First on CBS News, Montana Gov. Steve BullockTuesday in his first one-on-one interview since announcing his candidacy for the 2020 Democratic presidential nomination. Watch the full interview in the video player above.
Montana Gov. Steve Bullock just became the 23rd Democratic candidate to enter the presidential race Tuesday, seeking to distinguish himself from the crowded field by highlighting his record as a Democratic governor in a state that voted overwhelmingly for President Trump in 2016.
"We need to defeat Donald Trump in 2020 and defeat the corrupt system that let's campaign money drown out the people's voice, so we can finally make good on the promise of a fair shot for everyone," Bullock said in a video announcement.
In his first interview after announcing his run, Bullock told CBS News' Ed O'Keefe that he didn't see Mr. Trump as a good role model.
"I have plenty of policy disagreements with this president but also that the way that he conducts in the office and divides people, how he belittles people. That's not the example that you want out of a president. When we're expecting more from our preschoolers at times than a president, that's not the role model that I think most families want for their kids," said Bullock.
Asked about the ongoing trade dispute with China, Bullock said he considers the country "a tremendous economic threat" but criticized Mr. Trump's approach to trade.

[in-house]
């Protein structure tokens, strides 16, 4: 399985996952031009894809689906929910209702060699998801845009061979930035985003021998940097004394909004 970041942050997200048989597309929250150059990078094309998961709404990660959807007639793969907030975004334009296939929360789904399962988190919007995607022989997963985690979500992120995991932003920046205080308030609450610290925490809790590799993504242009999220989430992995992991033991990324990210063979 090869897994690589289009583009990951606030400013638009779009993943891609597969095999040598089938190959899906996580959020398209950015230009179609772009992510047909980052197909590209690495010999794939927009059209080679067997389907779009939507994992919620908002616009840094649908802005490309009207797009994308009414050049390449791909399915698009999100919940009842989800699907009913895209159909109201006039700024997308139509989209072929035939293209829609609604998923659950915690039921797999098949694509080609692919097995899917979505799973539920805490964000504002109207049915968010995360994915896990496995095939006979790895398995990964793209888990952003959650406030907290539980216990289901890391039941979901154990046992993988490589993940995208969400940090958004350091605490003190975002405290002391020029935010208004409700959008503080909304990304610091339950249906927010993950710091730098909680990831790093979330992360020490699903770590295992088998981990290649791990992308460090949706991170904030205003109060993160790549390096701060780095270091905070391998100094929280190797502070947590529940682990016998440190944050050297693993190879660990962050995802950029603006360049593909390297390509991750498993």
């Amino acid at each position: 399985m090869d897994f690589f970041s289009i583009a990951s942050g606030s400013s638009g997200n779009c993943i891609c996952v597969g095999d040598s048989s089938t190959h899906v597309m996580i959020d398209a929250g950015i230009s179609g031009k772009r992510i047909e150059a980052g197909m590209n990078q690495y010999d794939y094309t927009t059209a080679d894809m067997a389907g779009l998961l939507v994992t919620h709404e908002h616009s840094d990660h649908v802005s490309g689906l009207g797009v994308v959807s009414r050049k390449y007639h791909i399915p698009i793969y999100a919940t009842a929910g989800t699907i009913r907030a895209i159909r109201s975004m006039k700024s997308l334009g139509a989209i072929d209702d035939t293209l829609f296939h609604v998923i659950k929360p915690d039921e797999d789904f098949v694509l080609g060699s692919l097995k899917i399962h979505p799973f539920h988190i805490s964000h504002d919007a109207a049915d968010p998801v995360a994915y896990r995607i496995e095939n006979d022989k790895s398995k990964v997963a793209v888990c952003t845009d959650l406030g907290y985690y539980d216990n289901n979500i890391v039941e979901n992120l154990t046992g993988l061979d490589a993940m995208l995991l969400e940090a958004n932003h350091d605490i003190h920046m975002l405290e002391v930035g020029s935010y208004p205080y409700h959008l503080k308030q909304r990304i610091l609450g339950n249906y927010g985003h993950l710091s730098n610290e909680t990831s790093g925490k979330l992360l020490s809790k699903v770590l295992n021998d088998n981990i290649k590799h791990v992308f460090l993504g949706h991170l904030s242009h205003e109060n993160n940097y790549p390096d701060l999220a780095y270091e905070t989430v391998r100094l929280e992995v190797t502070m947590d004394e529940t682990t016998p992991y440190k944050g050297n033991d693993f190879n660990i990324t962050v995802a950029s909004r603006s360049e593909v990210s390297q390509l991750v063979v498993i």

"First of all, you don't just do it alone. America first shouldn't America alone, but you work with your allies and say that, 'Look, there's an expectation. If you're going to have access to my market, we'll have access on the same terms,'" Bullock said.
The Montana Democrat now joins the largest and most diverse Democratic primary field in modern history. Relatively unknown at the national level, Bullock must now compete with candidates like former Vice President Joe Biden and Sens. Bernie Sanders of Vermont; Elizabeth Warren of Massachusetts; and Kamala Harris of California.
Bullock has managed to win several statewide elections in predominantly rural Montana by running as a moderate who also embraces some liberal proposals. During the 2016 election, when Mr. Trump won Republican-leaning Montana by nearly 21 percentage points, Bullock was reelected by a 4-point margin.
On Tuesday the Montana governor launched his presidential campaign at his alma mater, Helena High School, before leaving for a three-day, eight-county swing through Iowa. It'll be his seventh trip to the first-in-the-nation caucus state. He has also visited early-voting states like New Hampshire and Nevada over the past several months.
Since assuming control of the governor's mansion in 2013, he has supported same-sex marriage, net neutrality and held pro-choice views on abortion. He also worked with the Republican-controlled legislature to push through some of the most sweeping campaign finance reforms in the country. Before his current tenure as governor, he served as Montana's attorney general for one term.
Bullock told O'Keefe that he's joining the packed field because he feels he can "make a meaningful difference."
"I want everybody to have the same opportunity that I had growing up and more and people don't have it. I think that I could add something."
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